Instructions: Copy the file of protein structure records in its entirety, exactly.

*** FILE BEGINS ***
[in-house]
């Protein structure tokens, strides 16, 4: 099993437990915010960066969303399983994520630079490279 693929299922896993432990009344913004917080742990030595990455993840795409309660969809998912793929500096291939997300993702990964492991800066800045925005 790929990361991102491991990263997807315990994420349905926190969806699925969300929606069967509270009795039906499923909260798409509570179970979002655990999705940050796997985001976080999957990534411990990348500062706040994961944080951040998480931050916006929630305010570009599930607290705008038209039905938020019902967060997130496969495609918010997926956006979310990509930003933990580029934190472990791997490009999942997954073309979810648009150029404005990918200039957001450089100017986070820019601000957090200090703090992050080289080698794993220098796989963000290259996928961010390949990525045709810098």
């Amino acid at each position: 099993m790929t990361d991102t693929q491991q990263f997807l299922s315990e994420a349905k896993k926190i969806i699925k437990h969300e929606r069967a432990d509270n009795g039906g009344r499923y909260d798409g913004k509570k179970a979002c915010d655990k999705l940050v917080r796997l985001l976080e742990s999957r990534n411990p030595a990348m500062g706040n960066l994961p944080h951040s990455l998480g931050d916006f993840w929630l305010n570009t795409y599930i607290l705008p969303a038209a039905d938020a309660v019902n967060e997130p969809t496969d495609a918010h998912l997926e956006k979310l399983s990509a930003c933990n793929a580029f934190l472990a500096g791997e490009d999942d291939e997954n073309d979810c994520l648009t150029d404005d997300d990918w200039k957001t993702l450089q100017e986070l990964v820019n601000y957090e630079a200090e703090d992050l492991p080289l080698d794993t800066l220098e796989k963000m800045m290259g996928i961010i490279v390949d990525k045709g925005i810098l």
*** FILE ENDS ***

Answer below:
[in-house]
């Protein structure tokens, strides 16, 4: 099993437990915010960066969303399983994520630079490279 693929299922896993432990009344913004917080742990030595990455993840795409309660969809998912793929500096291939997300993702990964492991800066800045925005 790929990361991102491991990263997807315990994420349905926190969806699925969300929606069967509270009795039906499923909260798409509570179970979002655990999705940050796997985001976080999957990534411990990348500062706040994961944080951040998480931050916006929630305010570009599930607290705008038209039905938020019902967060997130496969495609918010997926956006979310990509930003933990580029934190472990791997490009999942997954073309979810648009150029404005990918200039957001450089100017986070820019601000957090200090703090992050080289080698794993220098796989963000290259996928961010390949990525045709810098």
């Amino acid at each position: 099993m790929t990361d991102t693929q491991q990263f997807l299922s315990e994420a349905k896993k926190i969806i699925k437990h969300e929606r069967a432990d509270n009795g039906g009344r499923y909260d798409g913004k509570k179970a979002c915010d655990k999705l940050v917080r796997l985001l976080e742990s999957r990534n411990p030595a990348m500062g706040n960066l994961p944080h951040s990455l998480g931050d916006f993840w929630l305010n570009t795409y599930i607290l705008p969303a038209a039905d938020a309660v019902n967060e997130p969809t496969d495609a918010h998912l997926e956006k979310l399983s990509a930003c933990n793929a580029f934190l472990a500096g791997e490009d999942d291939e997954n073309d979810c994520l648009t150029d404005d997300d990918w200039k957001t993702l450089q100017e986070l990964v820019n601000y957090e630079a200090e703090d992050l492991p080289l080698d794993t800066l220098e796989k963000m800045m290259g996928i961010i490279v390949d990525k045709g925005i810098l």